My summer school students are working on a couple of trigonometry projects. One is a completely contrived problem involving an intricate roof line. Students must calculate various lengths and angles. The other requires that they estimate and calculate lengths and angles in the classroom using a metre stick and clinometer.
I question the value of these projects. They are decent enough as review of the basic concepts. And it does set the topic in a real world context (sort of). But I don't think it really challenges the students to see how math is used in the real world.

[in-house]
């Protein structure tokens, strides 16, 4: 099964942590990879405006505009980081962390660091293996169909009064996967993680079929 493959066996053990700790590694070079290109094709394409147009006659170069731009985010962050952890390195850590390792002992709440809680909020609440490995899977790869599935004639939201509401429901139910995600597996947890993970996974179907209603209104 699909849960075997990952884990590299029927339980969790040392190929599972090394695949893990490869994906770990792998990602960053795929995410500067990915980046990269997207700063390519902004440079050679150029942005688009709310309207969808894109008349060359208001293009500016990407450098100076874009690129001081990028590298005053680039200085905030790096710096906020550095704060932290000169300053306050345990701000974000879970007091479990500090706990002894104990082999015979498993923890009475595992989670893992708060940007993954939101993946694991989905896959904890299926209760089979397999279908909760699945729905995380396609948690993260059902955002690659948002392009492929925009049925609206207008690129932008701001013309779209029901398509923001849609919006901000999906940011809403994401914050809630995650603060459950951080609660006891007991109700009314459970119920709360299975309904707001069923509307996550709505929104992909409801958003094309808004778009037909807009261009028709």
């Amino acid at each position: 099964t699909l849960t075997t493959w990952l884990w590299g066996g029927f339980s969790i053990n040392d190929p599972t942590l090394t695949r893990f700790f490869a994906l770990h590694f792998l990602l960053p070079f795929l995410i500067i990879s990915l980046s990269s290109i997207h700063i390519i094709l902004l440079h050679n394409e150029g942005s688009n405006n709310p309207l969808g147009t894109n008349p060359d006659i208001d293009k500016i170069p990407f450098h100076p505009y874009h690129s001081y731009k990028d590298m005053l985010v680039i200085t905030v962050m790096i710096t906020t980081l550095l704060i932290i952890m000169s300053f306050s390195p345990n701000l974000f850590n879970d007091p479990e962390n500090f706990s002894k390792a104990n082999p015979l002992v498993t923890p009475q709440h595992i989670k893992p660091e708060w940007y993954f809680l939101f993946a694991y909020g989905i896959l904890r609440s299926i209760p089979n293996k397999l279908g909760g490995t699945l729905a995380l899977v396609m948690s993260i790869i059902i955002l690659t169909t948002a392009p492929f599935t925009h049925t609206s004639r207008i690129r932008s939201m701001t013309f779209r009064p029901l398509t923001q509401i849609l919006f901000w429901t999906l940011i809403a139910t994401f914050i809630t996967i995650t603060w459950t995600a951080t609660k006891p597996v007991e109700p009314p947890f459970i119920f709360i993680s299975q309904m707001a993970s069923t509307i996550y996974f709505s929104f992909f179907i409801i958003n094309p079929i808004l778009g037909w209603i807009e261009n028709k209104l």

This course is specifically designed for students who are going to enter the trades. It seems like a better use of our time would be to go to a construction site where they are building a roof and see how the carpenters solve the problems of lengths and angles. I'm not sure they are using a whole lot of trigonometry on the work site.
I wonder what a real meaningful project would look like.